June 8, 2009 in Opinion

Outside Voices: Egypt speech a positive step

 

About this column

Outside Voices is a weekly roundup of excerpts from recent editorials published in newspapers around the nation. They do not necessarily reflect the views of the editorial board of The Spokesman-Review.

Newsday, June 5: It was the right message, delivered in the right place by the right messenger. President Barack Obama’s nuanced parsing yesterday of the conflicts and commonalities of Islam and the West was a plain-spoken appeal to ordinary people of all faiths and nationalities for an honest conversation about the way forward. That he traveled to Egypt, a Muslim nation, to give a speech about relations between the United States and the world’s Muslims, added to its power.

By acknowledging the complicity of both the United States and the Muslim world in the problems that bedevil us, and calling on people everywhere who want peace to join in that pursuit, Obama made a bid to marginalize violent extremists. Today, they appear a bit smaller and more out of touch.

In tone and in fact, it’s what the world needed to hear.

Philadelphia Inquirer, June 5: Great speech by President Obama in Cairo. No surprise there. The world is learning, just as Americans have already learned, that the U.S. president is a gifted speaker. Here and abroad, though, observers are reserving judgment on how well he backs up what he says.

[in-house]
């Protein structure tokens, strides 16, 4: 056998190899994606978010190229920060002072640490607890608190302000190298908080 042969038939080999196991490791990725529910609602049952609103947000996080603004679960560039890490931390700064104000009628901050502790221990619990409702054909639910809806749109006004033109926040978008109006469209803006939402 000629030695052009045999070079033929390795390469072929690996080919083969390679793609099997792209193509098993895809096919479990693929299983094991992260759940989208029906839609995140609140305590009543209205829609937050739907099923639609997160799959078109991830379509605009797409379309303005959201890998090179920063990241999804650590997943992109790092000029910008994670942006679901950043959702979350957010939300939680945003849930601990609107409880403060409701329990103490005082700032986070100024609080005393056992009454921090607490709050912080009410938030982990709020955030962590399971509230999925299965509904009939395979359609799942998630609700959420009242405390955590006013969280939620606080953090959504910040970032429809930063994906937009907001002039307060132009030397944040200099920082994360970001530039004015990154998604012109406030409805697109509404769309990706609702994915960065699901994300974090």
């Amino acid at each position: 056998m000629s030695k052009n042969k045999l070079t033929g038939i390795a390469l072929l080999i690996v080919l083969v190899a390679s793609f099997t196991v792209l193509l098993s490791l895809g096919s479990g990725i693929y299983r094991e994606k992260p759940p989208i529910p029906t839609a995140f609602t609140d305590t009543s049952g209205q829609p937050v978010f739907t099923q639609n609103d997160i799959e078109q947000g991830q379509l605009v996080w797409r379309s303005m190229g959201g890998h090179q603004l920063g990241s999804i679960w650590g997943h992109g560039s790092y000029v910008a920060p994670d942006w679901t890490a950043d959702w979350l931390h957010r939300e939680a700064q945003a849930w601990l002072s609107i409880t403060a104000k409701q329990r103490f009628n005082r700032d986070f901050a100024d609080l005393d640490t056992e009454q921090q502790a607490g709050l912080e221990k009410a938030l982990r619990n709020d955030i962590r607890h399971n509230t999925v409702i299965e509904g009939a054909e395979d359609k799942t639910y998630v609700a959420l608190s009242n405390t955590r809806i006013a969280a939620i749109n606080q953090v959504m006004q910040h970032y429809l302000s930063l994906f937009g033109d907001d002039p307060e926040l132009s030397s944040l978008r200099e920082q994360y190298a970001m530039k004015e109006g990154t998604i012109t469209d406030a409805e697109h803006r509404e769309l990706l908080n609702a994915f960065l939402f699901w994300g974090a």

Before Obama even got to Egypt, a taped message purportedly from Osama bin Laden was released to the Al-Jazeera TV channel. It blamed Obama for a million refugees in Afghanistan and Pakistan, caused by the fighting there. “Obama has followed in the footsteps of his predecessor in increasing animosity toward Muslims,” said the message.

If the voice was indeed bin Laden’s, the tape served as testimony to the terrorist’s fear of Obama’s ability to persuade Muslims to shun jihadist rhetoric.

And Obama was persuasive.

San Jose Mercury News, June 5: Palestinians are skeptical that Obama will pressure Israel. But his condemnation was unequivocal: “The United States does not accept the legitimacy of continued Israeli settlements,” he said. “It is time for these settlements to stop.”

Obama reaffirmed the U.S. policy for a two-state solution. While stating that America’s historic alliance with Israel is “unbreakable,” he also said the current “situation for the Palestinian people is intolerable.” At the same time, he demanded that Hamas put an end to violence and recognize Israel’s right to exist. He called on other Arab states to stop using the Israeli conflict to divert attention from their own problems.

Such frankness by a U.S. president respected in the Arab world could break down entrenched positions that have stood in the way of progress.

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